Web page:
I’m Diana Swillinger, and this is the Renew Your Mind podcast. Episode Number 12. When People are Wrong About You.
DIANA: Hey. Hey. How are you all doing today? I’ve had a very introspective week. 2020 has been kind of a crazy year. There are a lot of important transformational and honestly, life changing things going on in the world right now. I don’t think things are going to be the same after 2020. Hopefully there’s a lot of positive change. That’s what I’m hopeful and praying for. So this past week I’ve been feeling heavy and reevaluating my mission and how I add value to the world. I think a lot of us are thinking about our place in the world right now. There are a lot of causes that I care about and I know I can’t help with them all. So I went back to what I know about how God’s been directing me and I spent a little time restating my mission. So I thought I’d share that with you. I’ll get back to sharing itunes Listener Reviews next week. This week, let me just share a little bit about my mission. This isn’t an official mission statement. This is just what’s on my mind this week when I’ve looked at again, how I add value to the world and how God’s directing me. So here it is, the mission for my work and the Renew Your Mind podcast. My mission is to help one person at a time to let go of destructive thoughts and emotions.
My mission I don’t know if there’s supposed to be just one statement. I have a few. My mission is to help you renew your mind so you can experience more fully the life giving and transformative emotions that God makes available to us right here, right now. My mission is to help you renew your mind so you can show up better for all the people you encounter in your life with more compassion, love, humility, and respect.
My mission is to help you renew your mind so you can create more peace, hope and joy and love in your life today and spread it wherever you go. So today on the podcast, onto the topic, I want to share with you something that I’ve wrestled with many times in my life. It’s a topic that I’ve taught about several times, blogged about it, coached lots of people through it. I get a lot of questions on this one. Today we’re looking at being okay when other people are wrong about you. Are you okay when someone’s wrong about you. Sometimes we’re not right. And I’m not saying the goal is to get to a place where we don’t care what people think about us. I don’t think that’s realistic. People are relational, and we’re hardwired to care about other people and to love and to serve. And we want other people to care about us. Sometimes in all that, we just care about what other people think about us. But sometimes it can interfere with life or create negative emotions or get us feeling stuck or trapped or angry, and we just go around being offended and upset, and that’s no fun. So that’s what I want to talk to you about today. The reason that we care so easily about what other people think about us is because we all have an innate need to be validated. It’s how we were made. It’s built into us. We want approval. Approval motivates us.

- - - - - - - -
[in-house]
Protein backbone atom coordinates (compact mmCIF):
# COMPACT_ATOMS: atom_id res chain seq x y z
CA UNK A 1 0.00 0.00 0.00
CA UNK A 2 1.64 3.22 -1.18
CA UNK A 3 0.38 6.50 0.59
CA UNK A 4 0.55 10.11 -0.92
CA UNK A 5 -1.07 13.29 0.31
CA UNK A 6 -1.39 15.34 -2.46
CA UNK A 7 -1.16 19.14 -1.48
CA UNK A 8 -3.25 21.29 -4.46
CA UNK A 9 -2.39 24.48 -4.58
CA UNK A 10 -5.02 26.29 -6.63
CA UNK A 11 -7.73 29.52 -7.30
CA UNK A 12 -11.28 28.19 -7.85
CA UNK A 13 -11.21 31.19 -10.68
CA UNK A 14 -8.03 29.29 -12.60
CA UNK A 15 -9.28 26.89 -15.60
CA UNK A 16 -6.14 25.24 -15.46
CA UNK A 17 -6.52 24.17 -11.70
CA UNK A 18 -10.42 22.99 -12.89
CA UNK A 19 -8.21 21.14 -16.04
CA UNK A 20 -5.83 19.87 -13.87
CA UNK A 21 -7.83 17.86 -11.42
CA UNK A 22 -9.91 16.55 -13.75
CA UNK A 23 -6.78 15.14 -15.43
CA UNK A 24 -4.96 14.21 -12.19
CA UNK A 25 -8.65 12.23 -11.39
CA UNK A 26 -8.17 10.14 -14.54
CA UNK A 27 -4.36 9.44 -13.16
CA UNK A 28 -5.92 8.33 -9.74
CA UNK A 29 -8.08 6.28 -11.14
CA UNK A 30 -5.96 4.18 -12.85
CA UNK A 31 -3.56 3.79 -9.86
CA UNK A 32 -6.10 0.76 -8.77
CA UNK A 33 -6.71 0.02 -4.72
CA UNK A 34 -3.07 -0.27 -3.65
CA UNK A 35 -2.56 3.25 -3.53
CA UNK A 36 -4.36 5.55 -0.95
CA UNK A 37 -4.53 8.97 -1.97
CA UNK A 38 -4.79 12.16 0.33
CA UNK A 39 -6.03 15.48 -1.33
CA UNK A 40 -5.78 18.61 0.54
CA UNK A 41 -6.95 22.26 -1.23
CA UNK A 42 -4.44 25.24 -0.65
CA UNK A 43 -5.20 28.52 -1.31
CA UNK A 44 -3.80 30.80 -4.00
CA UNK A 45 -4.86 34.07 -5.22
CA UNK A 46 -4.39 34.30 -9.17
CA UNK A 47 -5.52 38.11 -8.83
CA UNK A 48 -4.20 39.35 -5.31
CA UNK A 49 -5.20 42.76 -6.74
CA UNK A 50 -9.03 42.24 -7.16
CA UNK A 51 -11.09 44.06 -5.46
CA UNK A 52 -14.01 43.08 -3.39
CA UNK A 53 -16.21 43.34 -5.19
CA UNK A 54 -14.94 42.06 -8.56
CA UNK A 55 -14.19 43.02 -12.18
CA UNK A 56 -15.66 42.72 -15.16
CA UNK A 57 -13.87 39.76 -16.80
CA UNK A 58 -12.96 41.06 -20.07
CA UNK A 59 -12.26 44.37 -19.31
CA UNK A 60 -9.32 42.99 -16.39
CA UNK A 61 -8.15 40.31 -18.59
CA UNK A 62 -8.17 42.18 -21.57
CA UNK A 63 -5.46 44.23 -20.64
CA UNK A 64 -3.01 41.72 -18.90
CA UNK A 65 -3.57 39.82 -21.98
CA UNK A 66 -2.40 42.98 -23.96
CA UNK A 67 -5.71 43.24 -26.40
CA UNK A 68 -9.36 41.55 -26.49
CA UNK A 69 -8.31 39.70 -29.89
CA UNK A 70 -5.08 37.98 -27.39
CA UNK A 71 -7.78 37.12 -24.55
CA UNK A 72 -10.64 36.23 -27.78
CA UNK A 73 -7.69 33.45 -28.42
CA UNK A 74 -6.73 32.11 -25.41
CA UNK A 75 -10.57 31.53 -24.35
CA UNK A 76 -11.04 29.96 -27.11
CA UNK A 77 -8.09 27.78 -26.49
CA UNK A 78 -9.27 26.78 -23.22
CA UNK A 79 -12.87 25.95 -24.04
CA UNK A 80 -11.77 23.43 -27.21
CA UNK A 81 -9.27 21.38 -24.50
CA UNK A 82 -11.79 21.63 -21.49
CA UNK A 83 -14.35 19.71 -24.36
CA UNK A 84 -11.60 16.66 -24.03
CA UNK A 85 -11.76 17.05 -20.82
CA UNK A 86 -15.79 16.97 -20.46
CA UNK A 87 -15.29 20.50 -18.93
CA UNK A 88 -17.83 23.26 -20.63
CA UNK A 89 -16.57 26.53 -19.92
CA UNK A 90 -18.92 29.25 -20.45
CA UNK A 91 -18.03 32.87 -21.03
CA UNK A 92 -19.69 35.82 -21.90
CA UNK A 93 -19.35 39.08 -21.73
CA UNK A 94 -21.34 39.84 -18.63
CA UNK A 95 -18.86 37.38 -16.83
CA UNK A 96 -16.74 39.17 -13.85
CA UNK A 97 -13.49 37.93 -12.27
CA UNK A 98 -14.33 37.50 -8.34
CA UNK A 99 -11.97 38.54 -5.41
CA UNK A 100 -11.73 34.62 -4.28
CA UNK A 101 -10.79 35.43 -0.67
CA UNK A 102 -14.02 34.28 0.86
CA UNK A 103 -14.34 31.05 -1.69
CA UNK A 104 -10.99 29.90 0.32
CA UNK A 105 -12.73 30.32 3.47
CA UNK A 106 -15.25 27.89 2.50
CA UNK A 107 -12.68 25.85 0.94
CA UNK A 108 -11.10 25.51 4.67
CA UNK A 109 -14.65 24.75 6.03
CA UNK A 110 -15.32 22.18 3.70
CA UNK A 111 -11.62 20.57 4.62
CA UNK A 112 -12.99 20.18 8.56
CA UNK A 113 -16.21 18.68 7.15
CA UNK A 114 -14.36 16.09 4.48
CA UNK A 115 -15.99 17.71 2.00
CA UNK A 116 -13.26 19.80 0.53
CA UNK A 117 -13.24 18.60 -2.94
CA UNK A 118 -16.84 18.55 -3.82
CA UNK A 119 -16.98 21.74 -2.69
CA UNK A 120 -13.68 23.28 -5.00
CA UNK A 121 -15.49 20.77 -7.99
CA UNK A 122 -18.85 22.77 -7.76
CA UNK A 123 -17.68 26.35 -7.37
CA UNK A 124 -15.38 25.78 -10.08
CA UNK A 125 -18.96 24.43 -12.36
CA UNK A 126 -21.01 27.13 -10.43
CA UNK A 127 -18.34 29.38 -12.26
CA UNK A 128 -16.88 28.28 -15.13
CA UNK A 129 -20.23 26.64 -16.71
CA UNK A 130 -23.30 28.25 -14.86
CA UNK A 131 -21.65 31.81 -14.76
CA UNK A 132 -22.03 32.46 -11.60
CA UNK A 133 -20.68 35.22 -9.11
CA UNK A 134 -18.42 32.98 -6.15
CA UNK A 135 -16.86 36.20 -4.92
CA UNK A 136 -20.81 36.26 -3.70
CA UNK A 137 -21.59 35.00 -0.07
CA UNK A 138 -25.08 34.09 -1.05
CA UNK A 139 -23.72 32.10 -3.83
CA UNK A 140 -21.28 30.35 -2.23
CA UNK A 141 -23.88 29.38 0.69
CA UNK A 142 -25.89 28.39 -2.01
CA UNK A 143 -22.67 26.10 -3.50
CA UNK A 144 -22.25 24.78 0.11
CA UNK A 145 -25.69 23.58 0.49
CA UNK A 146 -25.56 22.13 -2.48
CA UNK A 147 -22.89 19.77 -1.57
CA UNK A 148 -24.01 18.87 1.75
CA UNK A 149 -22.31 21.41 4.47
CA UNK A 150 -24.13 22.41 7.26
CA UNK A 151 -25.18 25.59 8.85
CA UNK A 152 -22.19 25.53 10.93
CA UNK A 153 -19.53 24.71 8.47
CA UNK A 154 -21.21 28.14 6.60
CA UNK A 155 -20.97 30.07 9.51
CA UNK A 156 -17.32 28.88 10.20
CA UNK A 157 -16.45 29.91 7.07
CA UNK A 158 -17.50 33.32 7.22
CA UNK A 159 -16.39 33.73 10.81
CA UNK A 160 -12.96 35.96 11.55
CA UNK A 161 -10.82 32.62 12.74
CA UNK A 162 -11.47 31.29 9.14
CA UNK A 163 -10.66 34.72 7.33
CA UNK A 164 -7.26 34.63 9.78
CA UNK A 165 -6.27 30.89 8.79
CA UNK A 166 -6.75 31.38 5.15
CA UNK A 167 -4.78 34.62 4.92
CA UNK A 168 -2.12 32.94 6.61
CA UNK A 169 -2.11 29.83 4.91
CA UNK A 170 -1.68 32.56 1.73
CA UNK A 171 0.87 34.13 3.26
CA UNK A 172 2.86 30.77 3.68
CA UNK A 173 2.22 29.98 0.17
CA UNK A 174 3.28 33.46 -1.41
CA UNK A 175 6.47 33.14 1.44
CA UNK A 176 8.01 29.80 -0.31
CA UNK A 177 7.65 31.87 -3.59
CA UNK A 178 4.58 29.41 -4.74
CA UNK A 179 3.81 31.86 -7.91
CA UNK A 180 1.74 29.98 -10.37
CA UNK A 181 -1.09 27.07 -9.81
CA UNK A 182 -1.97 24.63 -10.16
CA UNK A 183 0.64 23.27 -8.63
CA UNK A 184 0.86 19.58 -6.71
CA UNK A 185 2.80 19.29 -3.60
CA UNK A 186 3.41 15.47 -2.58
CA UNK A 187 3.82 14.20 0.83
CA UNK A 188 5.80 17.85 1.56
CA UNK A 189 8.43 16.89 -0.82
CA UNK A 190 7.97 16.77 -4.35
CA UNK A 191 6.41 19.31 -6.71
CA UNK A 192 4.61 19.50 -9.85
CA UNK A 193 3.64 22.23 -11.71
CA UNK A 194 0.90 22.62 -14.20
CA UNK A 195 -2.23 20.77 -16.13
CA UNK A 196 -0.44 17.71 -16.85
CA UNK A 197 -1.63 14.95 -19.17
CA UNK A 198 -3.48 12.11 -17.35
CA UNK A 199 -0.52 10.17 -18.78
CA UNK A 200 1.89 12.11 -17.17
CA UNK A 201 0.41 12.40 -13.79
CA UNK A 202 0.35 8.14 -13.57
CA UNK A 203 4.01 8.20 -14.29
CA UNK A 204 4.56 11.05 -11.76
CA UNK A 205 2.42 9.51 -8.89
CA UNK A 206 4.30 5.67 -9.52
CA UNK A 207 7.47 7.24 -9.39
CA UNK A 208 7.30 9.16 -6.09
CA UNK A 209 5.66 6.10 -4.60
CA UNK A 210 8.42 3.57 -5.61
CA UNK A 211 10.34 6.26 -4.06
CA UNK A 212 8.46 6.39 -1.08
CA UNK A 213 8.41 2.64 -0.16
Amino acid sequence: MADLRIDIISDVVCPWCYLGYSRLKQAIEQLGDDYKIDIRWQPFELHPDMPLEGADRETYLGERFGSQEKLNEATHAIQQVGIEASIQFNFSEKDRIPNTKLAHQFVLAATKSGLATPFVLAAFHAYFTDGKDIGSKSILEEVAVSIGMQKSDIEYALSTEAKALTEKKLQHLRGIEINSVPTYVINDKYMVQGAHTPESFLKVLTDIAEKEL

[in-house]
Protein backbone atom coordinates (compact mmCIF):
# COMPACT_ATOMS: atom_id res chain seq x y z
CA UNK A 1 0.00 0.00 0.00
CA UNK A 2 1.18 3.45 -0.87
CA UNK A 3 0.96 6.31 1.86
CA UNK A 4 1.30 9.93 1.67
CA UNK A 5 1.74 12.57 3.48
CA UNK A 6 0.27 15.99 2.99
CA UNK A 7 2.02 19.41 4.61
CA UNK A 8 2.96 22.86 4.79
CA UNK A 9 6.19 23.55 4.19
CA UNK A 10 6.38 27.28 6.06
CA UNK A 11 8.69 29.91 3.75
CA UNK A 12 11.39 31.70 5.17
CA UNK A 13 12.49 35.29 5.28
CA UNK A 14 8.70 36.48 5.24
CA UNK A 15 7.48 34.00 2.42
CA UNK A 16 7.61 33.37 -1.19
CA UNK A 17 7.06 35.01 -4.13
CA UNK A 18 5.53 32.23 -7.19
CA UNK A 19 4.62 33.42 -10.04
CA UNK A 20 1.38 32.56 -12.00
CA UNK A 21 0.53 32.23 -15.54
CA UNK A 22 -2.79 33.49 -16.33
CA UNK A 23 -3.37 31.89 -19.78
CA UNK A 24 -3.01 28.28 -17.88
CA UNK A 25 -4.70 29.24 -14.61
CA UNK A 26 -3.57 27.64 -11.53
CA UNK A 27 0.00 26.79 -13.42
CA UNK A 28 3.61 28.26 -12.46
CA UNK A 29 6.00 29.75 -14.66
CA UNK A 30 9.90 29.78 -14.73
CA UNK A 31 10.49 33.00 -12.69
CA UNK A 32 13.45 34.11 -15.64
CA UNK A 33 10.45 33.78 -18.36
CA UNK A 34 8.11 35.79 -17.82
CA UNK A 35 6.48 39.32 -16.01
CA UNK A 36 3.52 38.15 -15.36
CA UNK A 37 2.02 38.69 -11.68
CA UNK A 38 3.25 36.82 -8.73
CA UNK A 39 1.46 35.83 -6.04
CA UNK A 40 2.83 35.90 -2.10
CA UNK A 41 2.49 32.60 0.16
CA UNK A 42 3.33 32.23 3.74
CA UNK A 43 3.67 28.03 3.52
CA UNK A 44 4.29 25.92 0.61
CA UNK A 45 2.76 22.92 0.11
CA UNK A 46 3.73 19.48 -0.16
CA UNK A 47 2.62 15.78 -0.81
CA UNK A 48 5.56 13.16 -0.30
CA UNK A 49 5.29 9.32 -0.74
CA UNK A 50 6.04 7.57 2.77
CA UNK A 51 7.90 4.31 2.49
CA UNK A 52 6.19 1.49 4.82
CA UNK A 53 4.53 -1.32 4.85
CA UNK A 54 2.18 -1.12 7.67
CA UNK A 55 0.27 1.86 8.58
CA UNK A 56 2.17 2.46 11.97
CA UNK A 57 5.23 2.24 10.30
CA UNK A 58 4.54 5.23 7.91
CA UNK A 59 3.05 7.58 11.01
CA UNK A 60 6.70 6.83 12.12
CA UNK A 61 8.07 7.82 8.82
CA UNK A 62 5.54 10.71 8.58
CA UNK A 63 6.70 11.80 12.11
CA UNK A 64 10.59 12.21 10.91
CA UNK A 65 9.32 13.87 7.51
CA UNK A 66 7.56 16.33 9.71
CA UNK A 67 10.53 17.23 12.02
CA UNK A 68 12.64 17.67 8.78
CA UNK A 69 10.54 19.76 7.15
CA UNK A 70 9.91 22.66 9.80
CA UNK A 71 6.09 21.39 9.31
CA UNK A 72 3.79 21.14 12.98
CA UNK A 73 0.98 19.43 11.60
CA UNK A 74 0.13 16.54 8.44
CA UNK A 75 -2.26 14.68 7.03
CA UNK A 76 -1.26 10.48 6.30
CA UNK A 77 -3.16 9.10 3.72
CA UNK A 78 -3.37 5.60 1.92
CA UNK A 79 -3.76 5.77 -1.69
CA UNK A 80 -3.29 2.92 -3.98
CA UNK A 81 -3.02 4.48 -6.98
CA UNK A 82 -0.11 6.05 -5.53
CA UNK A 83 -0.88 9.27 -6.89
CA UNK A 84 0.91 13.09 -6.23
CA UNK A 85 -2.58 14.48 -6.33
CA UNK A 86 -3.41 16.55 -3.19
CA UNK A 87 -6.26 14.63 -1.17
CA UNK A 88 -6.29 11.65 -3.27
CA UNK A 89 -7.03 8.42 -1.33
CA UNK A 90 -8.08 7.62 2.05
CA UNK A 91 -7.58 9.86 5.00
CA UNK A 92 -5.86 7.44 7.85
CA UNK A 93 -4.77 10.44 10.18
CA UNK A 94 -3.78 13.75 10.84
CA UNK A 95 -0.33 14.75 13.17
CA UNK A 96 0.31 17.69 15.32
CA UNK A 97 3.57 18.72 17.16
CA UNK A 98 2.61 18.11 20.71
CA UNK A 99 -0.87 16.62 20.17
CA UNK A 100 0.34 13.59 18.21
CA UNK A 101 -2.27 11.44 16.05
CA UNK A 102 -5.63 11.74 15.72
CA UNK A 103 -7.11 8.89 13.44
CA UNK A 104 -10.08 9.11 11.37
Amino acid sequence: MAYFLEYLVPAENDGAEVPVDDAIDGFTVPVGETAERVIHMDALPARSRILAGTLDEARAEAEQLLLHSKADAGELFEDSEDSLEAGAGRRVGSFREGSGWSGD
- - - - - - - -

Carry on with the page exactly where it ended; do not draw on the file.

Ever notice how a toddler will light up when you tell them they did a good job or we clap for them? They love being seen validated and approved of. It’s just natural from when we’re little babies and toddlers. There’s countless studies about positive reinforcement in people’s lives and how it helps people be more emotionally healthy, or, uh, how it helps motivate them to do good things in their life. Now, people aren’t really like dogs, but I have a dog example, so I guess we’re a little bit like dogs because I’m using this example. But dogs love to behave for you when you approve of them and give them positive reinforcement. When I was a kid, we had a dog, and my dad taught lots of tricks to the dog. His name was Mercedes. I was a little kid, and I thought it was so fun when he would do the tricks. He taught him to do the normal stuff play dead, shake hands, sit up, roll over, stay, come. He even did this one trick where my dad would say, get the ghost. And then Mercedes would scurry around the house, sniffing the ground, as if he was trying to pick up the scent of a ghost somewhere in the house. That was the big party trick. I’ve never seen another dog do get the ghost. I have no idea where my dad got that idea. If anybody listening has seen another dog do that, send me a message. I want to know, because I think he might have been the only one.